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Backstage with Ron Onesti:

Where would Country Music be… without Chicago?

A couple times a year, I fly down to Nashville, Tennessee, to attend some talent buyer meetings. I just love walking down its main street, Broadway, where there are numerous vintage guitar and vinyl record shops, studded clothing shops and boot and hat stores.

It was a beautiful day so I ventured off toward the downtown entertainment district where the sounds of banjos and acoustic guitars filled the air. Every bar, “honky-tonk,” restaurant and street corner had somebody “playin’ a git-tar and singin’ ” with a bit of a twang. There was live music everywhere, and if you do what I do for a living, well, this must be what the Southern part of what heaven is like.

I proceeded down 4th Street and happened upon the “Holy Grail of Country Music,” the Ryman Auditorium. It is where the famous “Grand Ole Opry” radio show used to be, and the building suffered through a time of disrepair and neglect, almost becoming an extinct relic of musical history. Today, it is tourist attraction with an entire building added on for souvenirs and restrooms — but still relatively in its original state. Its walls ooze with tradition, and feels as if the souls of Minnie Pearl, Roy Acuff, Hank Williams and Johnny Cash occupy this great hall, still tapping their colorful leather boots on the original wooden floorboards of its grand ol’ stage.

The Ryman Auditorium was originally built as a house of worship and the largest gathering place in Nashville. It slowly became an entertainment venue, and through the years, it has hosted practically every country music superstar in history (among many other legendary stars). Much like Carnegie Hall in New York, it is one of the most respected and treasured buildings in the world.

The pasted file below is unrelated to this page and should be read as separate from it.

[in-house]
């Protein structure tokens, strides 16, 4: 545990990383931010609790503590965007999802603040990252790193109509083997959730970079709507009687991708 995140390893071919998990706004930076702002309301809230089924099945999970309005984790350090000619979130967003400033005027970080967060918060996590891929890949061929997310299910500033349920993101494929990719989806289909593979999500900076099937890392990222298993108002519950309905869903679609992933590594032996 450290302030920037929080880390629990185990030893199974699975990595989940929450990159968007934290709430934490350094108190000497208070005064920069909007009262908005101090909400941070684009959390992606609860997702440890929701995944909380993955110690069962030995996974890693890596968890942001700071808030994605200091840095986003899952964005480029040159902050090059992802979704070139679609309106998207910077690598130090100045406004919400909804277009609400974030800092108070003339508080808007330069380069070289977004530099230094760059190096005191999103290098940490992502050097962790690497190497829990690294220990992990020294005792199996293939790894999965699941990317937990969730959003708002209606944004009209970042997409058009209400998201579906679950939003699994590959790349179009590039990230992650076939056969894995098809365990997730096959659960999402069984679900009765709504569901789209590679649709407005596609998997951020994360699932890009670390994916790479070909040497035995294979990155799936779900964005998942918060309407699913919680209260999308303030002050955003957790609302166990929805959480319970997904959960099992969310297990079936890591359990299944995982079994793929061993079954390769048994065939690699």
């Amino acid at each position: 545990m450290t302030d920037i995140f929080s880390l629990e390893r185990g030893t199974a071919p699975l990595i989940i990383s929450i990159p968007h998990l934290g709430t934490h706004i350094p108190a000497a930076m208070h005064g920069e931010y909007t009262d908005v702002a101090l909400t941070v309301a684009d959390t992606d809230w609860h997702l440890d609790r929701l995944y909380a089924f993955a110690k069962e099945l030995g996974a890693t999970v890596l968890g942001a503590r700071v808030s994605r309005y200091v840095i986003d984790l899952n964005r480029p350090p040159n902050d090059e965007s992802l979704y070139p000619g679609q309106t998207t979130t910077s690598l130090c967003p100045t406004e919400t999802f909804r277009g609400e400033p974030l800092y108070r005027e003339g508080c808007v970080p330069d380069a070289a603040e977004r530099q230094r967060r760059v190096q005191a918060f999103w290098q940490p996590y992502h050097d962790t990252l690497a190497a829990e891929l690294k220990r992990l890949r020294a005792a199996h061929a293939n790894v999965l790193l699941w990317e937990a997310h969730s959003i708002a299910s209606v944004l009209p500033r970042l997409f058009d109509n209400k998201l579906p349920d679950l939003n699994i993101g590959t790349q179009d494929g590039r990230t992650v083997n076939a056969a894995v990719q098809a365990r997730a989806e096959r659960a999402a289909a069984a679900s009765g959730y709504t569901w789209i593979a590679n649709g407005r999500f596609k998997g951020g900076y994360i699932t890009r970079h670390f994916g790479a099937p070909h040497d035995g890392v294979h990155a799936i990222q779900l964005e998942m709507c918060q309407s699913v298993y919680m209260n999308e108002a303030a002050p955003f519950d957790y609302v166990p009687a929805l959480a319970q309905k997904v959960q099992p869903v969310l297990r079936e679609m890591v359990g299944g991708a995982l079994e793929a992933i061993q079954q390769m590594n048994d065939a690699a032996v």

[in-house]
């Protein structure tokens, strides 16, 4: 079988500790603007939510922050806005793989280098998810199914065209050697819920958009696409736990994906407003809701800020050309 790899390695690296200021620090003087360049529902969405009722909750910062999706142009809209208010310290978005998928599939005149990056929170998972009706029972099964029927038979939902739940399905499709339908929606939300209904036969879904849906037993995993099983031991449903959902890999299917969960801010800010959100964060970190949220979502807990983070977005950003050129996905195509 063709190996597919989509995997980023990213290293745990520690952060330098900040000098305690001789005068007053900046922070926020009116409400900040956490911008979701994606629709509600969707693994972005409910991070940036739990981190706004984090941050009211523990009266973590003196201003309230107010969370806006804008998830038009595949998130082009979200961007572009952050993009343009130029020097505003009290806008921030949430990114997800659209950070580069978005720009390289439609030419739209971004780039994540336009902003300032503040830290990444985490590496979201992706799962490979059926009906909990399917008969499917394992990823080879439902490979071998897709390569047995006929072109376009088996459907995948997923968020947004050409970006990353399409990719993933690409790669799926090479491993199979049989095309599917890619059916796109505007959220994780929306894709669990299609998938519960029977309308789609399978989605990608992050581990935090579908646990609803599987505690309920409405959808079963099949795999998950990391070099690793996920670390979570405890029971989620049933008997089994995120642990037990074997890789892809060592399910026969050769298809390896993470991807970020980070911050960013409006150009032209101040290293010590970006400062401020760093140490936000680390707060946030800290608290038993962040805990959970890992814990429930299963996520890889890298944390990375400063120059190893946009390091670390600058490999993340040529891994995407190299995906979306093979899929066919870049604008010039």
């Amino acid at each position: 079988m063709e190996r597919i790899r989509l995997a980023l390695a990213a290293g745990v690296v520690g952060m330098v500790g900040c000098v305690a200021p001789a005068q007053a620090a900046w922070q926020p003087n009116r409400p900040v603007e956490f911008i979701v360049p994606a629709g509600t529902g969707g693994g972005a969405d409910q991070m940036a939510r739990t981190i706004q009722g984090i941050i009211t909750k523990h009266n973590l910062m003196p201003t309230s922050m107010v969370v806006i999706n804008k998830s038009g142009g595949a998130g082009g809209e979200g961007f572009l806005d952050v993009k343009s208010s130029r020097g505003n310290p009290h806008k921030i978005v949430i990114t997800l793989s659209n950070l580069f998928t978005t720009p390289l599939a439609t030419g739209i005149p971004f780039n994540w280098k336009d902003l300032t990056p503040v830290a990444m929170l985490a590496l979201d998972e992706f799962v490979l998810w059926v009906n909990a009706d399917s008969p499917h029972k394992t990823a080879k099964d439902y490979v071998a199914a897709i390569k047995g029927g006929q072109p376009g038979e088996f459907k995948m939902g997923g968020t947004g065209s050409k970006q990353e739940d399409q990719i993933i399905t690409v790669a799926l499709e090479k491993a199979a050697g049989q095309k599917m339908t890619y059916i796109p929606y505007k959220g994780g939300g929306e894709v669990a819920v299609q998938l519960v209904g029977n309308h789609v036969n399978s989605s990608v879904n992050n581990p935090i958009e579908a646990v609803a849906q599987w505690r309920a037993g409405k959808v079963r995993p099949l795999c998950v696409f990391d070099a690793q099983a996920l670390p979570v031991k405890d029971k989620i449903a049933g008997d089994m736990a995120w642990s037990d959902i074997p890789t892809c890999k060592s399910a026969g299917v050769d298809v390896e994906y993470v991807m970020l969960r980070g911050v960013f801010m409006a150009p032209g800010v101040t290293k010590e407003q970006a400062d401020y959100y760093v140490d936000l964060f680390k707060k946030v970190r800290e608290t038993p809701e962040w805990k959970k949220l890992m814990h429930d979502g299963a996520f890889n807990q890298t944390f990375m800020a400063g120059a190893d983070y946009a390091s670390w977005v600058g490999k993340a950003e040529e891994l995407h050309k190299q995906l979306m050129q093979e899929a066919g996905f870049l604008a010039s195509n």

I have produced shows with some of the biggest country music names on radio, including Toby Keith, Brad Paisley, Trace Adkins, Ronnie Milsap, Kenny Rogers, Wynonna Judd, Clint Black, Charlie Daniels and Billy Ray Cyrus, to name a few. These are legendary names, some a bit more “legendary” than others. As country music experienced its waning period of its own history, it was great to see it come back stronger than it ever was, in the early ’80s. Since then, it has been one of the biggest-selling genres of music out there.

Now, the next generation of country music phenoms are emerging from television shows like “American Idol,” and mainstream country radio continues to be a major force on the airwaves. Stars like Carrie Underwood, Luke Bryan, Scotty McCreery, Chris Stapleton and Zac Brown fill stadiums with their pop/rock/country mega-concerts. Even with all the excitement this new style of country music is creating, I still can’t help but think of the genre’s simple and soulful origins as I sit in the “pews” that hug the blessed stage of the Ryman Auditorium.

Walking the Ryman’s hallowed halls and onto the stage upon which legendary international icons too numerous to mention have performed upon, is truly a humbling experience. In this intimate shrine soaked with music memories of thousands of unforgettable and historic performances, it is almost overwhelming to realize how important this building really has been to music history.

In the 1880s, a preacher by the name of Sam Jones was speaking publicly about the evils of alcohol and gambling from a tent in downtown Nashville. His popularity rose to a point where a local industrialist whose principal business was riverboats (where drinking and gambling were prevalent) decided to visit the preacher to “convince” him to change his message. But as Capt. Thomas Ryman attended the service, he was overtaken with emotion and Jones’ ministry. So rather than try to shut him down, Ryman built him a grand facility where he could accommodate the large crowd of Jones’ followers.